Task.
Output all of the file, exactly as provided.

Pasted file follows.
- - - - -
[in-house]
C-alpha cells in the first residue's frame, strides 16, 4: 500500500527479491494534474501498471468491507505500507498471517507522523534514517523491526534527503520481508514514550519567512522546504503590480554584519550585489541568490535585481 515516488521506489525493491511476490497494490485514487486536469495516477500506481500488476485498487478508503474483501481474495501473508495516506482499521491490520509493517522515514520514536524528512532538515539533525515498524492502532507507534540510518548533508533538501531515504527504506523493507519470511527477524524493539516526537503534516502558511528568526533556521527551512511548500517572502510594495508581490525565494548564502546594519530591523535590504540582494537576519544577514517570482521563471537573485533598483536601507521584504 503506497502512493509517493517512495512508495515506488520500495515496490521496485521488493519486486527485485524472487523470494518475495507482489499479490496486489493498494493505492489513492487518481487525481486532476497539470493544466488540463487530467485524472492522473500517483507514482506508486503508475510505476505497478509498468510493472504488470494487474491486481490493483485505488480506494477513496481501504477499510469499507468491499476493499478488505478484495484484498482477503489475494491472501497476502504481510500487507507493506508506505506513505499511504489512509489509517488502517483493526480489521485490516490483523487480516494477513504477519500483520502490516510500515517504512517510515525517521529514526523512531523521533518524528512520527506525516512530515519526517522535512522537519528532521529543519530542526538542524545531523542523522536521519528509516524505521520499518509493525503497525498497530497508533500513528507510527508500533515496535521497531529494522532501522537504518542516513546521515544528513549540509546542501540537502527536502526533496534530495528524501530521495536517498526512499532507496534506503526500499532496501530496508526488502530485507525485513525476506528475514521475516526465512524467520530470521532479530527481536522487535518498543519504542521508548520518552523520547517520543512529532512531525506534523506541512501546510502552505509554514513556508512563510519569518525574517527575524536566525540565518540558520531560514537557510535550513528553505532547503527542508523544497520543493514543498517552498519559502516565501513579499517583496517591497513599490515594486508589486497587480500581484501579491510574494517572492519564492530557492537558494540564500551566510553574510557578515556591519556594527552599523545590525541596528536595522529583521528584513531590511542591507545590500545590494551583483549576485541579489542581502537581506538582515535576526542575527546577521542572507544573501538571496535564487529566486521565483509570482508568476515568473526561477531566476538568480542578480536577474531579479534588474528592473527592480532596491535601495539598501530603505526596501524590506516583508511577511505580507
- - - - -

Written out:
[in-house]
C-alpha cells in the first residue's frame, strides 16, 4: 500500500527479491494534474501498471468491507505500507498471517507522523534514517523491526534527503520481508514514550519567512522546504503590480554584519550585489541568490535585481 515516488521506489525493491511476490497494490485514487486536469495516477500506481500488476485498487478508503474483501481474495501473508495516506482499521491490520509493517522515514520514536524528512532538515539533525515498524492502532507507534540510518548533508533538501531515504527504506523493507519470511527477524524493539516526537503534516502558511528568526533556521527551512511548500517572502510594495508581490525565494548564502546594519530591523535590504540582494537576519544577514517570482521563471537573485533598483536601507521584504 503506497502512493509517493517512495512508495515506488520500495515496490521496485521488493519486486527485485524472487523470494518475495507482489499479490496486489493498494493505492489513492487518481487525481486532476497539470493544466488540463487530467485524472492522473500517483507514482506508486503508475510505476505497478509498468510493472504488470494487474491486481490493483485505488480506494477513496481501504477499510469499507468491499476493499478488505478484495484484498482477503489475494491472501497476502504481510500487507507493506508506505506513505499511504489512509489509517488502517483493526480489521485490516490483523487480516494477513504477519500483520502490516510500515517504512517510515525517521529514526523512531523521533518524528512520527506525516512530515519526517522535512522537519528532521529543519530542526538542524545531523542523522536521519528509516524505521520499518509493525503497525498497530497508533500513528507510527508500533515496535521497531529494522532501522537504518542516513546521515544528513549540509546542501540537502527536502526533496534530495528524501530521495536517498526512499532507496534506503526500499532496501530496508526488502530485507525485513525476506528475514521475516526465512524467520530470521532479530527481536522487535518498543519504542521508548520518552523520547517520543512529532512531525506534523506541512501546510502552505509554514513556508512563510519569518525574517527575524536566525540565518540558520531560514537557510535550513528553505532547503527542508523544497520543493514543498517552498519559502516565501513579499517583496517591497513599490515594486508589486497587480500581484501579491510574494517572492519564492530557492537558494540564500551566510553574510557578515556591519556594527552599523545590525541596528536595522529583521528584513531590511542591507545590500545590494551583483549576485541579489542581502537581506538582515535576526542575527546577521542572507544573501538571496535564487529566486521565483509570482508568476515568473526561477531566476538568480542578480536577474531579479534588474528592473527592480532596491535601495539598501530603505526596501524590506516583508511577511505580507